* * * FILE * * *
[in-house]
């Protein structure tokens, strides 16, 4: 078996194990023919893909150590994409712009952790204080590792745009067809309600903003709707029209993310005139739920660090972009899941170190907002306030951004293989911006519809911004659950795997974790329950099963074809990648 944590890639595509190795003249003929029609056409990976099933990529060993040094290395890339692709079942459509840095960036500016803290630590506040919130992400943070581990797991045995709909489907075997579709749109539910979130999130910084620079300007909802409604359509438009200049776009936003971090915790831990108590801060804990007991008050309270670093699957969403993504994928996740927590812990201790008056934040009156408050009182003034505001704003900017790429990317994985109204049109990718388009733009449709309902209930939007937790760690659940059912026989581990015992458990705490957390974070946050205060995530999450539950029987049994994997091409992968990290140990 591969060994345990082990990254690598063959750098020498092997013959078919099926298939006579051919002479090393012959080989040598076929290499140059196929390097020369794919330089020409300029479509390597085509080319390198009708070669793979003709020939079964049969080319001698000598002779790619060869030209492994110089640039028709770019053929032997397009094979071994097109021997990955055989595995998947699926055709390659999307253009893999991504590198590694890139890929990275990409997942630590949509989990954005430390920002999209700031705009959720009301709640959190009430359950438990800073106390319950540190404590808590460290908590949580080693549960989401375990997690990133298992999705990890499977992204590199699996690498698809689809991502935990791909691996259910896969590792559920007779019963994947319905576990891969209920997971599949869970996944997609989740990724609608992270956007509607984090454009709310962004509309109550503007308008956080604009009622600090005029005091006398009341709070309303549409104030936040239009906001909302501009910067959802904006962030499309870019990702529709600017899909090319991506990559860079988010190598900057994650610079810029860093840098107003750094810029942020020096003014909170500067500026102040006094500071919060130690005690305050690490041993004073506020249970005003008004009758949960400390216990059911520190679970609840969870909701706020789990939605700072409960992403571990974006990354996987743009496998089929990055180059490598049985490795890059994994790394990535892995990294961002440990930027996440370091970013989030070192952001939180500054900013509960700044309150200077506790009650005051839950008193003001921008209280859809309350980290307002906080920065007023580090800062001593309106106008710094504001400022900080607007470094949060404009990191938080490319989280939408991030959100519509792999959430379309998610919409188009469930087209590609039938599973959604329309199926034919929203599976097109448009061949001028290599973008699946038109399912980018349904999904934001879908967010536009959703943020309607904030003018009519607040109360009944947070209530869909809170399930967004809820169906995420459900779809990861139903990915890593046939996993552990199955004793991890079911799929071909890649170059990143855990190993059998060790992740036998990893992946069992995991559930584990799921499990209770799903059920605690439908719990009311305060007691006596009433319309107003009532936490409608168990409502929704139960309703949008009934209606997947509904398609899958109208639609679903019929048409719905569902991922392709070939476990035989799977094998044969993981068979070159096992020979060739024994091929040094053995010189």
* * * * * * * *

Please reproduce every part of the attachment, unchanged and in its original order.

[in-house]
């Protein structure tokens, strides 16, 4: 078996194990023919893909150590994409712009952790204080590792745009067809309600903003709707029209993310005139739920660090972009899941170190907002306030951004293989911006519809911004659950795997974790329950099963074809990648 944590890639595509190795003249003929029609056409990976099933990529060993040094290395890339692709079942459509840095960036500016803290630590506040919130992400943070581990797991045995709909489907075997579709749109539910979130999130910084620079300007909802409604359509438009200049776009936003971090915790831990108590801060804990007991008050309270670093699957969403993504994928996740927590812990201790008056934040009156408050009182003034505001704003900017790429990317994985109204049109990718388009733009449709309902209930939007937790760690659940059912026989581990015992458990705490957390974070946050205060995530999450539950029987049994994997091409992968990290140990 591969060994345990082990990254690598063959750098020498092997013959078919099926298939006579051919002479090393012959080989040598076929290499140059196929390097020369794919330089020409300029479509390597085509080319390198009708070669793979003709020939079964049969080319001698000598002779790619060869030209492994110089640039028709770019053929032997397009094979071994097109021997990955055989595995998947699926055709390659999307253009893999991504590198590694890139890929990275990409997942630590949509989990954005430390920002999209700031705009959720009301709640959190009430359950438990800073106390319950540190404590808590460290908590949580080693549960989401375990997690990133298992999705990890499977992204590199699996690498698809689809991502935990791909691996259910896969590792559920007779019963994947319905576990891969209920997971599949869970996944997609989740990724609608992270956007509607984090454009709310962004509309109550503007308008956080604009009622600090005029005091006398009341709070309303549409104030936040239009906001909302501009910067959802904006962030499309870019990702529709600017899909090319991506990559860079988010190598900057994650610079810029860093840098107003750094810029942020020096003014909170500067500026102040006094500071919060130690005690305050690490041993004073506020249970005003008004009758949960400390216990059911520190679970609840969870909701706020789990939605700072409960992403571990974006990354996987743009496998089929990055180059490598049985490795890059994994790394990535892995990294961002440990930027996440370091970013989030070192952001939180500054900013509960700044309150200077506790009650005051839950008193003001921008209280859809309350980290307002906080920065007023580090800062001593309106106008710094504001400022900080607007470094949060404009990191938080490319989280939408991030959100519509792999959430379309998610919409188009469930087209590609039938599973959604329309199926034919929203599976097109448009061949001028290599973008699946038109399912980018349904999904934001879908967010536009959703943020309607904030003018009519607040109360009944947070209530869909809170399930967004809820169906995420459900779809990861139903990915890593046939996993552990199955004793991890079911799929071909890649170059990143855990190993059998060790992740036998990893992946069992995991559930584990799921499990209770799903059920605690439908719990009311305060007691006596009433319309107003009532936490409608168990409502929704139960309703949008009934209606997947509904398609899958109208639609679903019929048409719905569902991922392709070939476990035989799977094998044969993981068979070159096992020979060739024994091929040094053995010189």